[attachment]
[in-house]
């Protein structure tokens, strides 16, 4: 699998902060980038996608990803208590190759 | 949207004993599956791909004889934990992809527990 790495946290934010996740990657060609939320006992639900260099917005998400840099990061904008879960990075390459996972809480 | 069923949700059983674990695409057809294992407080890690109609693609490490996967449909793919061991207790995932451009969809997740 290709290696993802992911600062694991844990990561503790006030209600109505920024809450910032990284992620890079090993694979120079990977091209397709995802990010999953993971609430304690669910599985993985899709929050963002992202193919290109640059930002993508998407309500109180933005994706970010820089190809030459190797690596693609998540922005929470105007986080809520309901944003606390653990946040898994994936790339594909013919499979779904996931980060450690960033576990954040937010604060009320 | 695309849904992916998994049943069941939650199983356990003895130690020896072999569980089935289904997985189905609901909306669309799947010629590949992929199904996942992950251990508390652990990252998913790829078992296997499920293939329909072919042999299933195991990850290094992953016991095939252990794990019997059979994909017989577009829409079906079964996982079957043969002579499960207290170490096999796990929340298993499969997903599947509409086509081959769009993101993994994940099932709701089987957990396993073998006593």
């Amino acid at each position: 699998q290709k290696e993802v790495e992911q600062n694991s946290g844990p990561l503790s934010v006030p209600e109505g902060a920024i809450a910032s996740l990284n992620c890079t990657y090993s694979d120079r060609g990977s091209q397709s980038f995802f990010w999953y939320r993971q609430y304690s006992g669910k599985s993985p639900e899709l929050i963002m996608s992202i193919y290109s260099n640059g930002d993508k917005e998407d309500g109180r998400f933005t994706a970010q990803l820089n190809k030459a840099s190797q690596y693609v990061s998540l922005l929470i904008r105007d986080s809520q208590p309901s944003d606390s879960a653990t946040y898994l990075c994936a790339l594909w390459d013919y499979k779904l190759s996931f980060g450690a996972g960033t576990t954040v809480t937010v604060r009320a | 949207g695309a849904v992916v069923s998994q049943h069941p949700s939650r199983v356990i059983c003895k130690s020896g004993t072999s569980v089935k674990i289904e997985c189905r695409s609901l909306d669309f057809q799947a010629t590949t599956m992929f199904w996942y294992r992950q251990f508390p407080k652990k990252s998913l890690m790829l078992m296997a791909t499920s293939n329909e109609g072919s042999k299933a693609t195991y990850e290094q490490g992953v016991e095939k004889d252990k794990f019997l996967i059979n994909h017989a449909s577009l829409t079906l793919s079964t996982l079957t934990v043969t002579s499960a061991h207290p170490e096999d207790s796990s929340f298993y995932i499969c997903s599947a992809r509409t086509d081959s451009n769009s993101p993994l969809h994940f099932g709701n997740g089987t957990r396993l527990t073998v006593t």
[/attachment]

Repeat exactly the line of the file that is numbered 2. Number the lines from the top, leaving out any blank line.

């Protein structure tokens, strides 16, 4: 699998902060980038996608990803208590190759 | 949207004993599956791909004889934990992809527990 790495946290934010996740990657060609939320006992639900260099917005998400840099990061904008879960990075390459996972809480 | 069923949700059983674990695409057809294992407080890690109609693609490490996967449909793919061991207790995932451009969809997740 290709290696993802992911600062694991844990990561503790006030209600109505920024809450910032990284992620890079090993694979120079990977091209397709995802990010999953993971609430304690669910599985993985899709929050963002992202193919290109640059930002993508998407309500109180933005994706970010820089190809030459190797690596693609998540922005929470105007986080809520309901944003606390653990946040898994994936790339594909013919499979779904996931980060450690960033576990954040937010604060009320 | 695309849904992916998994049943069941939650199983356990003895130690020896072999569980089935289904997985189905609901909306669309799947010629590949992929199904996942992950251990508390652990990252998913790829078992296997499920293939329909072919042999299933195991990850290094992953016991095939252990794990019997059979994909017989577009829409079906079964996982079957043969002579499960207290170490096999796990929340298993499969997903599947509409086509081959769009993101993994994940099932709701089987957990396993073998006593």